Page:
Interestingly, the Report suggests that selected technologies could improve AML/CFT compliance: although “mass-adopted stablecoins or other digital assets may be attractive to illicit actors,” the “mass adoption of a well-regulated and supervised stablecoin with strong AML/CFT protections built into the [architecture of] the stablecoin could provide greater transparency into illicit financial activity and could mitigate [money laundering and terrorist financing] risks, especially if the stablecoin takes market share away from riskier alternatives.” (emphasis added).
In an apparent reference to the Travel Rule and U.S. Treasury’s position that the Rule already applies to virtual currency financial service providers, the Report states that “current BSA regulations require the transfer of certain specific information well beyond what can be inferred from the blockchain[,]” thereby resulting in BSA non-compliance. The Report emphasizes that the IRS, which is the designated BSA examiner for money services businesses and therefore virtual currency financial service providers, have been conducting compliance examinations since 2014, which has produced some major enforcement actions (see here and here).
According to the Report, the Treasury will continue to assess the illicit financing risks to the U.S. associated with stablecoins and other digital assets. This will occur in part through the upcoming National Money Laundering and Terrorist Financing Risk Assessment, which the U.S. Treasury will report to Congress in January 2022.
U.S. Agencies’ Report: Market Integrity and Prudential Risks
Also according to the Report, digital asset trading via stablecoins poses risks to market integrity and investor protection, such as possible fraud, misconduct, market manipulation, insider trading, and lack of trading or price transparency. Moreover, according to the Report, digital asset trading platforms are vital to providing access to stablecoins in general.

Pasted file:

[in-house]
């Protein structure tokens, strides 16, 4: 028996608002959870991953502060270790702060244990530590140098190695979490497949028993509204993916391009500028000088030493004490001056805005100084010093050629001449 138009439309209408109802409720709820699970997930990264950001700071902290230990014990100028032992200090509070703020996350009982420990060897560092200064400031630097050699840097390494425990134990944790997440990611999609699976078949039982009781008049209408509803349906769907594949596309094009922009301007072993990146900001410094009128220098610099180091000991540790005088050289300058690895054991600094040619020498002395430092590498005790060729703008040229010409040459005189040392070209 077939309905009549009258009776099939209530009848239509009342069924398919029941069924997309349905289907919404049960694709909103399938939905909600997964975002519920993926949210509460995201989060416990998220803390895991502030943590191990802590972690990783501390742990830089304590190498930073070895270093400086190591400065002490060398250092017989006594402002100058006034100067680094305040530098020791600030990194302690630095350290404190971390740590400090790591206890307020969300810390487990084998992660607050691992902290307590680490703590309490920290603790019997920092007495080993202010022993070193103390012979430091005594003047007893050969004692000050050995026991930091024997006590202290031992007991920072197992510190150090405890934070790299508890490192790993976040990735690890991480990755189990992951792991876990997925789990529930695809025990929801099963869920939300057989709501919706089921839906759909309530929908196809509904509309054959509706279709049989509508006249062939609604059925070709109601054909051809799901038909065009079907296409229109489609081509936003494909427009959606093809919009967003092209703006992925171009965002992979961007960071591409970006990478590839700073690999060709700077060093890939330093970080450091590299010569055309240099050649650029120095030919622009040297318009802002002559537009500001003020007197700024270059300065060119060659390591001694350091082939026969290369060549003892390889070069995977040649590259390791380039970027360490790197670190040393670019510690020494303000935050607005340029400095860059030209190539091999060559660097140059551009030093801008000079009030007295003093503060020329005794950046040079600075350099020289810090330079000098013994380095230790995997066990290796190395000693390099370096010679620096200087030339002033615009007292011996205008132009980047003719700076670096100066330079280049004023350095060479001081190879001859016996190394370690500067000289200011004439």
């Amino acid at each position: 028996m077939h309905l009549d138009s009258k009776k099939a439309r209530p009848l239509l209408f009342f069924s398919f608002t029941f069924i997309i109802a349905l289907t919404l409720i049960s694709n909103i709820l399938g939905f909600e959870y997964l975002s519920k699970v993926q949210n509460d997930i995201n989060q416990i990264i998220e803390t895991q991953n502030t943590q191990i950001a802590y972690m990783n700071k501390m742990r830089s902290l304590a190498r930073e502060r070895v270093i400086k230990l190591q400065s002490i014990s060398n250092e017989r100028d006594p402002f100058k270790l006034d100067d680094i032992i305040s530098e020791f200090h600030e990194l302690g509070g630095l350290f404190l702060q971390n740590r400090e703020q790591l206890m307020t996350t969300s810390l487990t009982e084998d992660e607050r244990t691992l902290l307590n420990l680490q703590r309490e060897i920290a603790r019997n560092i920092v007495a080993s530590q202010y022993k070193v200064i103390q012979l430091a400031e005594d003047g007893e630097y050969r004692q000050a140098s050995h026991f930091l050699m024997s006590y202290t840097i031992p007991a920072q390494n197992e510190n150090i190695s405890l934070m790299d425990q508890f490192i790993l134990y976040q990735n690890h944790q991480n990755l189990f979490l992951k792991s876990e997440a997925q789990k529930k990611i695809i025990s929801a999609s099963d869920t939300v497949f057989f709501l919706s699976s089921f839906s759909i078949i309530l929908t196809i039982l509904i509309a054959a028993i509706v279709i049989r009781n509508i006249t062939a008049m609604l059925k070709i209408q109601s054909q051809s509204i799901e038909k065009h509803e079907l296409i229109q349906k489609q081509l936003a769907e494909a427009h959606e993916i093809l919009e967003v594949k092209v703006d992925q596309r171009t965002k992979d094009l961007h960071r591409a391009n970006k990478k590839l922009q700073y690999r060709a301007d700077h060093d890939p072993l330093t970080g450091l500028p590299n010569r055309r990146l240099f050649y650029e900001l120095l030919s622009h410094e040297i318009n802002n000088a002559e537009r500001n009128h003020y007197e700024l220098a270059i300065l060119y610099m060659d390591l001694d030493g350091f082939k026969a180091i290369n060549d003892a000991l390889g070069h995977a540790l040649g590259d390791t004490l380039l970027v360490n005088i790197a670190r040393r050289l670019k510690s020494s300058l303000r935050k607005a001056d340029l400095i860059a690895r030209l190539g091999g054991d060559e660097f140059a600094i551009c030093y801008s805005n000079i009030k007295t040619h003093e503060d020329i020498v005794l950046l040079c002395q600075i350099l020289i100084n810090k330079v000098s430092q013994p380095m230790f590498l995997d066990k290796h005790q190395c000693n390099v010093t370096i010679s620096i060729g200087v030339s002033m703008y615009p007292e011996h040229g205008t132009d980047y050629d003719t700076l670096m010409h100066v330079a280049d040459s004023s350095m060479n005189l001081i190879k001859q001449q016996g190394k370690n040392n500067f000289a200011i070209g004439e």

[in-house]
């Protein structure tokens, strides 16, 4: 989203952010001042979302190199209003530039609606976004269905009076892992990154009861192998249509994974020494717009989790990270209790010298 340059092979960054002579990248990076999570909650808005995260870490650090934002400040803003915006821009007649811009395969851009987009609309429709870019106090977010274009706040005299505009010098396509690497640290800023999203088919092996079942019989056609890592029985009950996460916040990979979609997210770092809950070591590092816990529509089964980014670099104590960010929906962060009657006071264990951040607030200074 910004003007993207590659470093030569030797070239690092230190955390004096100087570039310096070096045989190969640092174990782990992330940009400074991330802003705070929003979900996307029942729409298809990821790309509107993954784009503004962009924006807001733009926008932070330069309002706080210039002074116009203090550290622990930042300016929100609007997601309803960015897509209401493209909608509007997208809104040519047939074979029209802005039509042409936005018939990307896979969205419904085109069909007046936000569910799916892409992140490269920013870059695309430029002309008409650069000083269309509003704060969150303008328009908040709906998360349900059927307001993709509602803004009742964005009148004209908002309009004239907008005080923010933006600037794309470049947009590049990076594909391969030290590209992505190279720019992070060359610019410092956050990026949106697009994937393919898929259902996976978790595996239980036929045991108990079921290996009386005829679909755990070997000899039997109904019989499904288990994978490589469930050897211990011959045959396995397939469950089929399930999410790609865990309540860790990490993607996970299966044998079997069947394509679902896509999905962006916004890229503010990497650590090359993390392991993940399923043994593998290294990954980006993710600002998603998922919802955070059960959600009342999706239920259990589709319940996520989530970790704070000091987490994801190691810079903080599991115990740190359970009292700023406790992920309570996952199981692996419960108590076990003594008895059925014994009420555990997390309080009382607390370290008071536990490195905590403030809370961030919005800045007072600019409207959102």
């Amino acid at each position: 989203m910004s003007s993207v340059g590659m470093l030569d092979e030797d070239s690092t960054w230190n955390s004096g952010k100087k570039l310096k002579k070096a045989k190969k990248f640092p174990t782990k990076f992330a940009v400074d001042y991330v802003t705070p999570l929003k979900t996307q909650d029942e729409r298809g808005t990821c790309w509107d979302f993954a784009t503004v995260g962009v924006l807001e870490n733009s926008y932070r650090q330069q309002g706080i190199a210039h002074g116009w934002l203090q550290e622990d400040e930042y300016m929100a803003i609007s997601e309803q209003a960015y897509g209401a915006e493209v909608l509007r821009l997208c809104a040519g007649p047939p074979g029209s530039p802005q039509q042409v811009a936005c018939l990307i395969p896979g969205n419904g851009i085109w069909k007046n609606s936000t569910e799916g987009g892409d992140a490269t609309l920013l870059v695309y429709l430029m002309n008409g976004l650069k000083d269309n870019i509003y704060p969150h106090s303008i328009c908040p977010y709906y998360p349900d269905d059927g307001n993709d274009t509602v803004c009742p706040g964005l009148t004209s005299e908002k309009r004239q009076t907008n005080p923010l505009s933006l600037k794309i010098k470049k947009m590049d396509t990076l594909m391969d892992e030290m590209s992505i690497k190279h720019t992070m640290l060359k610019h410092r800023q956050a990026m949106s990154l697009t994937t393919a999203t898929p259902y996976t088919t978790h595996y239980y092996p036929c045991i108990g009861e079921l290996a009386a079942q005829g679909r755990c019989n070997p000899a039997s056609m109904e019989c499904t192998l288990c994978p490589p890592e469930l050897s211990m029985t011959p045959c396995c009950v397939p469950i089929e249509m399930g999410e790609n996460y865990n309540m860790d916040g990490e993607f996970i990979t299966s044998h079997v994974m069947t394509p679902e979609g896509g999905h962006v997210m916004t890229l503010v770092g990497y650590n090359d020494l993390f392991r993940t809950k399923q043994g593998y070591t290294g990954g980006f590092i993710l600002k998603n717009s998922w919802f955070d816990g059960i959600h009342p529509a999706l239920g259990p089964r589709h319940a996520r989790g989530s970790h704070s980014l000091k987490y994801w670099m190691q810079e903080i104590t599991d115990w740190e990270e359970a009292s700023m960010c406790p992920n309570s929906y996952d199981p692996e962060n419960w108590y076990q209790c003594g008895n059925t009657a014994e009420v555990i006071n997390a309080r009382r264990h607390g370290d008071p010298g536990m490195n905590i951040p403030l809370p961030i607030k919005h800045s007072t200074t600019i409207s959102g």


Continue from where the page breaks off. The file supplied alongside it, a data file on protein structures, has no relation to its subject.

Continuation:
The Report further raises prudential concerns associated with the increased use of stablecoins. For example, if stablecoin issuers do not honor a request to redeem a stablecoin, the Report predicts that “runs on the arrangement” could occur that may result in harm to the broader financial system. Additionally, if stablecoins are more broadly used to facilitate payments, disruptions to the payment chain that actually allows stablecoins to be transferred between users may lead to a “loss of payments efficiency,” which could “undermine the functioning of the broader economy.” The Report notes that “key gaps” in prudential authority exist over stablecoins used for payments purposes, and makes recommendations for addressing these gaps. The recommendations apply to “payment stablecoins,” which are stablecoins that are designed to maintain a stable value relative to a fiat currency (and, therefore, have potential as a widespread payment method). To address these prudential concerns, the U.S. Agencies recommend “that Congress act promptly to enact legislation to ensure that payment stablecoins and payment stablecoin arrangements are subject to a federal prudential framework on a consistent and comprehensive basis.” Any potential legislation should provide regulators the flexibility to respond to any future developments and address risks across many organizational structures. The practical consequences of such legislation, as proposed by the Report, would be to require any issuer of a payment stablecoin to be, in effect, an FDIC-insured bank.